*** This review may contain spoilers ***
I have seen this film several times now, and the first time it really
had me suckered. George Bailey really did have a wonderful life, after
all. His wonderful friends and family got together to do a wonderful
thing for him in his time of trouble. And Clarence got his wings...
pass the Kleenex, quick!
Then I started to think: George Bailey never got to travel the world and fulfil his potential to be a great architect. All his dreams faded and died as he struggled to run a business and raise a family. And what thanks did he get? His father dropped dead and landed him with the family business. His brother sold him out by getting married to the boss's daughter and landing himself in Easy Street. His uncle makes him liable for a larceny rap by losing thousands of dollars. OK, friends make up the shortfall and even the bank examiner joins in the goodwill, but - back in the cold, real world, maybe in January - George would still have to explain where the money had gone. If he couldn't do that he would still be seen as an embezzler of company funds. And meanwhile that nasty, villainous Mr Potter has got a nice little Christmas present - no sign of him making nice and handing it back.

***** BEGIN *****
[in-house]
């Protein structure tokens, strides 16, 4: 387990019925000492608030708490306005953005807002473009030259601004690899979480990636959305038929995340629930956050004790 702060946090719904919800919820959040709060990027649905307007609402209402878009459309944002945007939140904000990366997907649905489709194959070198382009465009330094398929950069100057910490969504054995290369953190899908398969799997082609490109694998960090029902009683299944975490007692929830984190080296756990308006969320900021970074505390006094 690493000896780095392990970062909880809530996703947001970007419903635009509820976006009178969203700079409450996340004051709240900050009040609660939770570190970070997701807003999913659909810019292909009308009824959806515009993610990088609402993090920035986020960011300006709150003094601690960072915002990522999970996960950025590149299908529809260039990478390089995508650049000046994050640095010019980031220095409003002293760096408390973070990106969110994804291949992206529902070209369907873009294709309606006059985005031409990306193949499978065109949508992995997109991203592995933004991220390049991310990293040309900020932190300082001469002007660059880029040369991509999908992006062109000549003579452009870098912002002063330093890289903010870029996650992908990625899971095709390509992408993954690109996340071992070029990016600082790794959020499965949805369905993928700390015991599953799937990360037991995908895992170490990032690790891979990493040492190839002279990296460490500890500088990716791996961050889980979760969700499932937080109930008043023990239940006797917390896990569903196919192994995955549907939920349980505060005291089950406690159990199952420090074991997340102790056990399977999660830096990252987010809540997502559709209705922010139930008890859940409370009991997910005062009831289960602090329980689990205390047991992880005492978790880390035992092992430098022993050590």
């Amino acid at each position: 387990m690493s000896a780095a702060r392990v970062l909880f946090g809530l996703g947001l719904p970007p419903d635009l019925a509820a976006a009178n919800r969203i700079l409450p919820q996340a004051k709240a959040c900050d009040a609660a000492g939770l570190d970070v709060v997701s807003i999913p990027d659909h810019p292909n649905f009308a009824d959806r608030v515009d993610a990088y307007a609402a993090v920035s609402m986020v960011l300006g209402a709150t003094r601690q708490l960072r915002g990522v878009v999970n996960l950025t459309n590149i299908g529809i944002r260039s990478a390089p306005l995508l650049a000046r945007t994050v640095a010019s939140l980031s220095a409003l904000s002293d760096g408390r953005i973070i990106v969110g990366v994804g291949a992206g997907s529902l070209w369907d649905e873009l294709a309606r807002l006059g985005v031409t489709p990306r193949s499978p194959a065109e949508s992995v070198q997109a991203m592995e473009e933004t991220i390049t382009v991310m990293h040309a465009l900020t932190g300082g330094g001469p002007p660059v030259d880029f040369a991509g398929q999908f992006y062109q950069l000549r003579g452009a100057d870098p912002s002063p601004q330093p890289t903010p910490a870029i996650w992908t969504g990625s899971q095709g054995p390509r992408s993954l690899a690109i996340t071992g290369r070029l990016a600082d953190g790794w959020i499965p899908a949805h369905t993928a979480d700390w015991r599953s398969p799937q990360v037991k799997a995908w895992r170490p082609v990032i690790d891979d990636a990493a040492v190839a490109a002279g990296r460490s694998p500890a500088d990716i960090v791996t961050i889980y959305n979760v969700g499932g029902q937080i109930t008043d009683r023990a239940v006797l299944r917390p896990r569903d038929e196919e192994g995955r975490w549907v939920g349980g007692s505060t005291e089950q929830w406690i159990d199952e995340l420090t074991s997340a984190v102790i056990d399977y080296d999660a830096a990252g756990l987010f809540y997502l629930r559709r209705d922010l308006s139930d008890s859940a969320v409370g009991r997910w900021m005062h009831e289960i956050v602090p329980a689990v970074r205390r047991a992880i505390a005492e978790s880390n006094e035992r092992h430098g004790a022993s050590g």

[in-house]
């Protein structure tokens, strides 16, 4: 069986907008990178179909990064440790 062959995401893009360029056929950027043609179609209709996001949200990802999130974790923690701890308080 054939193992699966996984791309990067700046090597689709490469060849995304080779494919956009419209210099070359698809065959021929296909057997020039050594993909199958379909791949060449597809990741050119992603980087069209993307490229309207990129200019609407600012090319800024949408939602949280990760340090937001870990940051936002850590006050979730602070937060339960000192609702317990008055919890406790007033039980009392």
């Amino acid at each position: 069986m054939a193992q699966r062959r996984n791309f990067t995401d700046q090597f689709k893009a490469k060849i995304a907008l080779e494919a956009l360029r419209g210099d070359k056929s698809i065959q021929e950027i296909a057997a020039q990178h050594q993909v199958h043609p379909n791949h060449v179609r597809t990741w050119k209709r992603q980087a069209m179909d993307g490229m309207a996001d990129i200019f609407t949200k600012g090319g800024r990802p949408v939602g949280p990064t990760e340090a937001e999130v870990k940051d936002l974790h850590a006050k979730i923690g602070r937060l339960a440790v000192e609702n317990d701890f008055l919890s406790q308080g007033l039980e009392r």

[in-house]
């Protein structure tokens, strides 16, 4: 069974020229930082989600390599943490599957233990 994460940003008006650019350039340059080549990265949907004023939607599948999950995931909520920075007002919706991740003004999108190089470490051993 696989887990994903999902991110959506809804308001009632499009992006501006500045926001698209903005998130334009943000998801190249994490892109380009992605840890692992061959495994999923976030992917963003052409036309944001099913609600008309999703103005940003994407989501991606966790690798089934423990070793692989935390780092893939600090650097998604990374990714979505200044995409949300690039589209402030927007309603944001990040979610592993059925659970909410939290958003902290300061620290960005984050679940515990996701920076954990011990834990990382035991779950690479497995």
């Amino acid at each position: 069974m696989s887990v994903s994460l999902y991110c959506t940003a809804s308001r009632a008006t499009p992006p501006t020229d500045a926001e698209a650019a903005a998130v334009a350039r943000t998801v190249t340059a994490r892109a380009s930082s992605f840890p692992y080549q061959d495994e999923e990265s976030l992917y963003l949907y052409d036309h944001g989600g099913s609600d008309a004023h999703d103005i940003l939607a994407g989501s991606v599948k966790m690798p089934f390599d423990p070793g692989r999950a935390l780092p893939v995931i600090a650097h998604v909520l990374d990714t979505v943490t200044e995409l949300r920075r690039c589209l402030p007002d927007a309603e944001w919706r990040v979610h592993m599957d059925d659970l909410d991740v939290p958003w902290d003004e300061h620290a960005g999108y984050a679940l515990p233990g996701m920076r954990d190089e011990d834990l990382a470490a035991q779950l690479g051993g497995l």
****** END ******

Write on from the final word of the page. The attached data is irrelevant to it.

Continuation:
And then there's Pottersville - wow! Bars, music and women. A dance with Gloria Grahame - preferably a horizontal Mambo - would be worth any red-blooded man's hard earned cash, surely? (Ms Grahame played at my local UK theatre in 1980. She was still as sexy as hell and, apparently, a lovely person to work with.) Of course, you could always listen to the snow fall and watch 'The Bells of St Mary's' instead.
So, from snuffling into my sleeve at first viewing, I am now horrified at the crabbed, stifled, thwarted, frustrated, cramped 'life' it tells us we should consider 'Wonderful'.